Your first race!
Once you have a full or temporary 3-ride licence you are all set to enter a race.
If you are new to cycle racing, it may seem a bit daunting, but we will introduce you to some of the competitors in your race, and 'buddy' you up with an experienced rider to help you out and give you a few tips to make it a safe and enjoyable experience. We have a wide range of races throughout the season, but most races are split into different grades from A grade through to E grade based on ability, with both men and women combined. Junior riders compete in their own seperate races until from 15 and up they move into racing with adults as their skills and performance reach the right level.
Club member Rob Oshlack's has provided some great safety tips in this Rider's Safety Briefing. Please have a read and ignore all references to Lance Armstrong :)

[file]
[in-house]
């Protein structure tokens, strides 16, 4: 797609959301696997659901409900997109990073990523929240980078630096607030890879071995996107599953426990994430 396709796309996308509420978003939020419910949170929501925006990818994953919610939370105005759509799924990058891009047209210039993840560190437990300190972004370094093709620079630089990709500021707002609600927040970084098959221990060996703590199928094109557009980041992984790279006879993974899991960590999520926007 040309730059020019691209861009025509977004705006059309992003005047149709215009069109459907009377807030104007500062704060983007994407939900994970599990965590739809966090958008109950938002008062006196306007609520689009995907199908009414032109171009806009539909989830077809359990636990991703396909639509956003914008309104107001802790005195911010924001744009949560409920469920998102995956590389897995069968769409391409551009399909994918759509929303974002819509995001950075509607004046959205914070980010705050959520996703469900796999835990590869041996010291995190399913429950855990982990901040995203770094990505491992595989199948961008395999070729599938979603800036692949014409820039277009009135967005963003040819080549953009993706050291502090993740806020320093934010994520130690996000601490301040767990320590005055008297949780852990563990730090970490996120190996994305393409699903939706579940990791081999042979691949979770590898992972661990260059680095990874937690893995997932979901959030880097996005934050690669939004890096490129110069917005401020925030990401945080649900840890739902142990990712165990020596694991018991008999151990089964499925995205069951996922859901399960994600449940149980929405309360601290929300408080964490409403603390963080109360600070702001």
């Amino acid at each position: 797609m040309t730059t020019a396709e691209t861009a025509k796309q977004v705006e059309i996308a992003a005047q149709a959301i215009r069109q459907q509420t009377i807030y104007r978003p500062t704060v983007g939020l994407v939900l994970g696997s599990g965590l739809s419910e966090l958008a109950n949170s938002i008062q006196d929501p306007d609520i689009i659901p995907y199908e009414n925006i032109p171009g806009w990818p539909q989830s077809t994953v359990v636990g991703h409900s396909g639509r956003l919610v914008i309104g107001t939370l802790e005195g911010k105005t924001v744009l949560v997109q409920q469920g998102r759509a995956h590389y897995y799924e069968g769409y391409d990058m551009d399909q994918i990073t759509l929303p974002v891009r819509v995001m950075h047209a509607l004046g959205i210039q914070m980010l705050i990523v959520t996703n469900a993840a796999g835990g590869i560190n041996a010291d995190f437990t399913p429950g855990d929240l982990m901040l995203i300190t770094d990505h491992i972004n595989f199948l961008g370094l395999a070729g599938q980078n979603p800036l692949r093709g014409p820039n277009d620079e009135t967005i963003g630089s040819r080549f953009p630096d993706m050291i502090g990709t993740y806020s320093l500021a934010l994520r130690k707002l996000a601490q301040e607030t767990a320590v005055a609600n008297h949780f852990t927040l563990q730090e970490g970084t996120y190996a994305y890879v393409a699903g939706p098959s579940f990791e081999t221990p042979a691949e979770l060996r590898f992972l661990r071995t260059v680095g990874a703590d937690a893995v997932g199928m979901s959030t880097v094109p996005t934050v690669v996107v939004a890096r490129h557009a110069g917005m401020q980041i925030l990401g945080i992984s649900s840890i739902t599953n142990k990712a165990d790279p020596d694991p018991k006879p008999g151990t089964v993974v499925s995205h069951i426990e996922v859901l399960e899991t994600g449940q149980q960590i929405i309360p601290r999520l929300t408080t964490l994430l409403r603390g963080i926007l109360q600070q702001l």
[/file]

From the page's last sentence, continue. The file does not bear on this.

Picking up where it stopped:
While every precaution is taken to ensure rider's safety including marshalls and first aid staff, Cycle racing does have some inherent dangers, so please read this before racing.
Which grade do I enter?
Before entering a race, all new members should talk to our club handicapper who will endeavour to place you in the correct grade based on your experience and ability. This is for safety and to ensure a level field for races. Of course, once you start winning consistently in your grade, you’ll be required to go up. Conversely, if you keep getting dropped from the bunch, you may be able to drop a grade.
Types of Events
Riders new to racing should start out at Club level events and gain experience before entering 'Open' events competing against riders from all over Queensland or interstate.
Criteriums - these are generally races around shorter circuits between 800m and 2.5km. The races are for a set time (between 40 and 60 min), plus 2 or 3 laps. Criteriums usually feature prizemoney for 1st, 2nd and 3rd, and also for a 'prime' (pronounced 'preem'), an intermediate sprint held sometime during the race.
One our our A Grade 'points' race style criteriums at Nundah. There is a sprint every lap for points.